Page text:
Changes to the documentation can be requested to the issue tracker, or added to a page as a comment. To add comments, create an account on the Struts 2 Documentation Confluence space at cwiki.apache.org. A volunteer with page editing privileges can then make the change by referring to the comment. (Confluence sends to the developers mailing list a daily summary of changes, including new comments.)
To request page editing privileges, first file a Contributor's License Agreement with the ASF. After CLA is submitted (fax is still best), you can request a karma upgrade on the dev list. After the CLA is submitted, it make take several days for it to be processed by the ASF Secretary (who is a part time volunteer, like everyone else around here). The roster of CLAs is available to ASF members, as well as at the bottom of this page, so we will know when it is processed.
The Struts 2 Documentation space is bundled with the Struts distribution, and, eventually, the content may be checked into an ASF repository. Accordingly, all volunteers working to this space must have a CLA on file.
The project also hosts a second Confluence space, the Struts 2 wiki, which can be edited by anyone who creates a n account.
See also: How to Help FAQ.
Since projects like Struts wear our code "on our sleeve", there's always a discussion over whether the website should represent the latest documentation or the documentation for the "best available" release. Over the years, we've done it one way and the another, and now we do it both ways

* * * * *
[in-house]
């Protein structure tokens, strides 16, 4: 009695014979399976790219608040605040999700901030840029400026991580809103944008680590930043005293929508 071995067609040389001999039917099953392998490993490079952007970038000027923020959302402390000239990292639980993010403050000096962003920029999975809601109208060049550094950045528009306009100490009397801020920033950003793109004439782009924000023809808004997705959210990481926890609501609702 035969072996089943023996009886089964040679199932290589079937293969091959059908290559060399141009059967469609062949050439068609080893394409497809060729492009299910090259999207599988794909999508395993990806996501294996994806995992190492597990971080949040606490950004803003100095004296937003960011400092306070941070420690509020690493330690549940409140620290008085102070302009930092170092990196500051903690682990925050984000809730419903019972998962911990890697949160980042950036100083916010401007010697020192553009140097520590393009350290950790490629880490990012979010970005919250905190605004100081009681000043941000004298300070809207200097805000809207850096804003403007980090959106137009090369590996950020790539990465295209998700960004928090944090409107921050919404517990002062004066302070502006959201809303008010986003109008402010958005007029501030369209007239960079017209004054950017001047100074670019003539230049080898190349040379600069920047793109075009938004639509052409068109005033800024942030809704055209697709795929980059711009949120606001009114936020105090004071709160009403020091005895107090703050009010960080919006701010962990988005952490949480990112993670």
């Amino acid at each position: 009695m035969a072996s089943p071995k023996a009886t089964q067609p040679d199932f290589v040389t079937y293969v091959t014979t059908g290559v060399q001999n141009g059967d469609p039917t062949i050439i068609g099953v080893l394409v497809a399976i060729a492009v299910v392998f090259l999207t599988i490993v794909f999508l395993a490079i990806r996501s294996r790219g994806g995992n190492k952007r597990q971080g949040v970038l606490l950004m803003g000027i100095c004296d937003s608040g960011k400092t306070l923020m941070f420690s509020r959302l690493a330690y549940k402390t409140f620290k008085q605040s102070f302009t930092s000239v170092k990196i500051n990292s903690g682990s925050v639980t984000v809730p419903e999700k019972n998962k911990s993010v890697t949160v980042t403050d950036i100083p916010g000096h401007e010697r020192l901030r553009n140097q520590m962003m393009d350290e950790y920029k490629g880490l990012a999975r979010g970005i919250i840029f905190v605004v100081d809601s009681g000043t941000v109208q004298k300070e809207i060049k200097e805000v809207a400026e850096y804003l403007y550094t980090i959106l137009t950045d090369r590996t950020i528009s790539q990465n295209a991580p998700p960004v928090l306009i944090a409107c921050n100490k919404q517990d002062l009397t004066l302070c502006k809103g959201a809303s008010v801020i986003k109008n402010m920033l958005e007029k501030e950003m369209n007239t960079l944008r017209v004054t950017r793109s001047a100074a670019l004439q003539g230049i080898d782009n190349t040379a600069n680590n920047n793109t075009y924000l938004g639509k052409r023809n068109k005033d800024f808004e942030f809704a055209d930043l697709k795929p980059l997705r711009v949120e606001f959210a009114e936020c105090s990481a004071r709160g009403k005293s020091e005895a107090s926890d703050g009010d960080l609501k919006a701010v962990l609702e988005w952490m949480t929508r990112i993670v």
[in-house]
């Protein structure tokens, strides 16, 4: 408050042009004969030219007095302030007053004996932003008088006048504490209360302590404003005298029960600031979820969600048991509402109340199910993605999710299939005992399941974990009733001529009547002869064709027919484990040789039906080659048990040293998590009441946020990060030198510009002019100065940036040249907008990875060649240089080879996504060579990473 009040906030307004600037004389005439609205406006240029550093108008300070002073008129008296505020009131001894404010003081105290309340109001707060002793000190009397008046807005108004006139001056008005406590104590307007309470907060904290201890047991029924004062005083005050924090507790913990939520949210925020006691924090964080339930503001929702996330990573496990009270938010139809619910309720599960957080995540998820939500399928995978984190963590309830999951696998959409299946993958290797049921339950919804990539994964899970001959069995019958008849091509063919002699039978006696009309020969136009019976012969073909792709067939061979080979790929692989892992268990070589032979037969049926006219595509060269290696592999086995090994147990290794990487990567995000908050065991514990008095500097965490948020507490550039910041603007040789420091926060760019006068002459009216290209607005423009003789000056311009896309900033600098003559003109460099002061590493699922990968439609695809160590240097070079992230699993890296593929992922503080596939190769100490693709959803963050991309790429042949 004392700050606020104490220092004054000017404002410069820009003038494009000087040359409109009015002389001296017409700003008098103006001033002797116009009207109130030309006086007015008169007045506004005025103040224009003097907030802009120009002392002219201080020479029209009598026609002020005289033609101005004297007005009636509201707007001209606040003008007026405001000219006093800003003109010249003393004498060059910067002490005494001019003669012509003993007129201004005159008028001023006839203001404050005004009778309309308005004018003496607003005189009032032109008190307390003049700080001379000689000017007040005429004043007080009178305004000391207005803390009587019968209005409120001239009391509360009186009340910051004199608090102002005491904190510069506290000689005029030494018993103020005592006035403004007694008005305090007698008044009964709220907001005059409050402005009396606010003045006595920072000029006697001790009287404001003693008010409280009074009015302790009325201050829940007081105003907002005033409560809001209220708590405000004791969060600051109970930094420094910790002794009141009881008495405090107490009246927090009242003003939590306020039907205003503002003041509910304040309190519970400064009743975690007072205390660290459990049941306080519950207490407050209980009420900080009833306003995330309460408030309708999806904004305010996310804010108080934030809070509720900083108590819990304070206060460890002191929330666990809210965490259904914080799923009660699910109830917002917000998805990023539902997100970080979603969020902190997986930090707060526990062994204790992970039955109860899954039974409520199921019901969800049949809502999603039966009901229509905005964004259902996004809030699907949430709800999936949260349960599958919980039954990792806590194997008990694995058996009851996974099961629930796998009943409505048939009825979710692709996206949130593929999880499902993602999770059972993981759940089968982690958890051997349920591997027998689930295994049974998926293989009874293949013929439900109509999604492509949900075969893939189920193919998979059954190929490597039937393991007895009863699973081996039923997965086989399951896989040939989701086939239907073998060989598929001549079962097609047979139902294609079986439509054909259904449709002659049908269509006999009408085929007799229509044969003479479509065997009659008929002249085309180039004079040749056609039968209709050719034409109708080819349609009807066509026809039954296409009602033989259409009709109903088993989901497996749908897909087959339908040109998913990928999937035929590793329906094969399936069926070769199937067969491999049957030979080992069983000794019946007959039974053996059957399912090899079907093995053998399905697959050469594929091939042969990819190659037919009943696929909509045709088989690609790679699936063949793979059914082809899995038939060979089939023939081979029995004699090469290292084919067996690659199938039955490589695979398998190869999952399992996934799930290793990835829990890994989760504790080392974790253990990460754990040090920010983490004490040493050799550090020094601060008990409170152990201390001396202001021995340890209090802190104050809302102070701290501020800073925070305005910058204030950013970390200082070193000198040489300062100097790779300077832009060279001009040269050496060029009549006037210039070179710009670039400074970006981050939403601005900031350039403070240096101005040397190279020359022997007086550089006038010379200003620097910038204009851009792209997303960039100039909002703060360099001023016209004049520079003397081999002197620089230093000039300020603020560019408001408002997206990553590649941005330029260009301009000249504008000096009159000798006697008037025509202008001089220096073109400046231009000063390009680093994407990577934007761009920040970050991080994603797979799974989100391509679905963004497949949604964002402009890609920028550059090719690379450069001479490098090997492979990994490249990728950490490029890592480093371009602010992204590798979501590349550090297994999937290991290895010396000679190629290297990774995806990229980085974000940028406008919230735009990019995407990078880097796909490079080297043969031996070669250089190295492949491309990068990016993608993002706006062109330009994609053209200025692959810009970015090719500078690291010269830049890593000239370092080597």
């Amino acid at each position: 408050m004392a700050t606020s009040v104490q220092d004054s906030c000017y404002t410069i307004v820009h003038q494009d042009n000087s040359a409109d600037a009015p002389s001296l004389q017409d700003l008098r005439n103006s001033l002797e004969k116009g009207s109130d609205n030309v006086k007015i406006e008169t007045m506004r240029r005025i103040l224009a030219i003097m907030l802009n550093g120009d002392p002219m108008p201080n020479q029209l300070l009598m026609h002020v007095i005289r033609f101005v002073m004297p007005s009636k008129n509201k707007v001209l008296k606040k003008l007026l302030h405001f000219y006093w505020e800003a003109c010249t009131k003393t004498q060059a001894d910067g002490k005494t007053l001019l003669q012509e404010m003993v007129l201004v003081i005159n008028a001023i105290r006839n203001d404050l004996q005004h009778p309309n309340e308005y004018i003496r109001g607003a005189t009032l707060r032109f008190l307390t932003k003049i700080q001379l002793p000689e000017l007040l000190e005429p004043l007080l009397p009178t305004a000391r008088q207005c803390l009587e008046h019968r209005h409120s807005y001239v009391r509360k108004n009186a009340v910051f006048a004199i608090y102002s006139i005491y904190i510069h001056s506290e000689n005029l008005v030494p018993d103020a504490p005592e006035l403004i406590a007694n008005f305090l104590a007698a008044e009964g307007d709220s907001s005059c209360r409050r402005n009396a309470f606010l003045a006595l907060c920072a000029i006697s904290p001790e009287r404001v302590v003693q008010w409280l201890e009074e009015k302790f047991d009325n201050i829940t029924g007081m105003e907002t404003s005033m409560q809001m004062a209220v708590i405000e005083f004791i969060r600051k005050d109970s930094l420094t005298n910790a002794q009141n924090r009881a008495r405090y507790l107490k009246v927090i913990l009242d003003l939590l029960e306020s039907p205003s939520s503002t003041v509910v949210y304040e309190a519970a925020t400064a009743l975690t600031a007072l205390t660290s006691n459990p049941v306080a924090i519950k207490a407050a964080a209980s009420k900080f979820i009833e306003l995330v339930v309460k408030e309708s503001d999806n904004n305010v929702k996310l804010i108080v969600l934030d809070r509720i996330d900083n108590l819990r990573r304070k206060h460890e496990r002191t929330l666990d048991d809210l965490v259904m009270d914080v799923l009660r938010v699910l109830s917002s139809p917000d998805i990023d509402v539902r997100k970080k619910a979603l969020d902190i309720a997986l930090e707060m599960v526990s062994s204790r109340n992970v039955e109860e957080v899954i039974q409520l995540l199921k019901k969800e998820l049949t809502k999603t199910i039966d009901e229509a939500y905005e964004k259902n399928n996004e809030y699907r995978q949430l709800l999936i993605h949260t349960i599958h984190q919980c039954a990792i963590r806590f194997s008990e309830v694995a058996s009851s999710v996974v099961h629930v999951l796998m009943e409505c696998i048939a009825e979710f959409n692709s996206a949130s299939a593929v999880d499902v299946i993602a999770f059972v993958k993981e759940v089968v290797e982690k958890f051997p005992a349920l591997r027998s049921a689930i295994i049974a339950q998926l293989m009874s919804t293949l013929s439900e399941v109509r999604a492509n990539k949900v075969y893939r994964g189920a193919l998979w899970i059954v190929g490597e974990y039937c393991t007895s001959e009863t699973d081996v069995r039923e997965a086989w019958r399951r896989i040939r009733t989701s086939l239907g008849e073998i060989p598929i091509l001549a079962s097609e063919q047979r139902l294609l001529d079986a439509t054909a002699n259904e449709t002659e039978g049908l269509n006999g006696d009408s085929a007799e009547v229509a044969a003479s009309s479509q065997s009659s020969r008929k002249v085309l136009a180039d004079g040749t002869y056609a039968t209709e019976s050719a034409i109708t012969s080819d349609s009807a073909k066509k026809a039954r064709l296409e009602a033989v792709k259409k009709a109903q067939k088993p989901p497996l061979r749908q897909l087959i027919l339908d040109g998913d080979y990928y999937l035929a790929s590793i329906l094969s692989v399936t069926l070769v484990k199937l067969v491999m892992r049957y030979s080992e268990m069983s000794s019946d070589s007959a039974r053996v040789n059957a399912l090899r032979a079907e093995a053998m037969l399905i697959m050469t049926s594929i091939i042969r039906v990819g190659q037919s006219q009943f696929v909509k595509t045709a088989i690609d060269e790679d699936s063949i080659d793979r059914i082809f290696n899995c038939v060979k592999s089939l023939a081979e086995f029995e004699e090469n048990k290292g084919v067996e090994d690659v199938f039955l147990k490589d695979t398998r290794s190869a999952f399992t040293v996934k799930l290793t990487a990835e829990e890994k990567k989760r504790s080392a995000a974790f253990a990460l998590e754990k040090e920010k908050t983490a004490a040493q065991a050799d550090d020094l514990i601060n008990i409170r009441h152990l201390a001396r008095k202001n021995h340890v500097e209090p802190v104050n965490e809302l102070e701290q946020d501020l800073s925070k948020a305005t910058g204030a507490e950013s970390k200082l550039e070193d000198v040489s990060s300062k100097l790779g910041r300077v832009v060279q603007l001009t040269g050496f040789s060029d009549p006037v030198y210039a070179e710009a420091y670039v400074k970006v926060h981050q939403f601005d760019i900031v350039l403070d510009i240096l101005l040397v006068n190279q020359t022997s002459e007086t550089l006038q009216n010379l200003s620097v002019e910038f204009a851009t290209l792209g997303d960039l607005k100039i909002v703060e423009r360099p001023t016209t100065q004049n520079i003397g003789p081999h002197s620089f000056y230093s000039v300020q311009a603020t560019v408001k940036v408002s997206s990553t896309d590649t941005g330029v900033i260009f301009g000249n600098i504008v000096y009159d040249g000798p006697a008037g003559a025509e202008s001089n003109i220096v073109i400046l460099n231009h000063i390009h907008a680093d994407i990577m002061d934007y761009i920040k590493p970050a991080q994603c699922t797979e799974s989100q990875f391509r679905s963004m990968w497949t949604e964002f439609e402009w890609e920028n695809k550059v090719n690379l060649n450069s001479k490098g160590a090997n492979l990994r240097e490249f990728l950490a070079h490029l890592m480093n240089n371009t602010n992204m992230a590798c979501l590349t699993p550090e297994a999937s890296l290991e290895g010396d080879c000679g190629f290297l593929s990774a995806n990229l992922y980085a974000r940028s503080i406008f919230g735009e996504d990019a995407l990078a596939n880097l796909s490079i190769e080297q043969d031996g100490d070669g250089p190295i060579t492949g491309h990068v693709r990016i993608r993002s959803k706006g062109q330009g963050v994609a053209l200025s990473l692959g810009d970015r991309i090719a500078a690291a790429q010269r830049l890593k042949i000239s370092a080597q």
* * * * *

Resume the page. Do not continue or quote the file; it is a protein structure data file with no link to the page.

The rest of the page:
The latest documentation for Struts 2.0.x is at
You can get here by following the home link to the "2.x draft docs".
The documentation for (say) the Struts 2.0.9 release is archived at
You can get here by following the link to the Struts 2.0.9 documentation.
The draft documentation is saved first to the Confluence wiki software at
It's then immediately converted to HTML, on an edit-by-edit basis, and kept at
Then every hour or so, the cwiki site is synchronized with the the main site at
When we vote a test build to a release (of any flavor: alpha, beta, GA), we archive the HTML version of the documentation for future reference. When a release is designated GA, we update the appropriate links on the main site to point to the archival copy.
Now, all this applies to the "documentation wiki". Since we bundle the HTML version of the documentation wiki with the release, we require authors to file a CLA, to ensure that we actually have distribution rights.
To cover all the bases, we also maintain a "community wiki", that is not bundled with the distribution.
It's open to anyone who signs up for an account on Confluence. Sometimes, we do move documentation from the community wiki to the documentation wiki, if the author can a CLA.
Sadly, not everyone can file a CLA. Many organizations still use aggressive IP agreement that assign rights to our every stray thought to the company, 24/7. In fact, some organizations grant a special dispensation for the ASF so that their employees can file CLAs.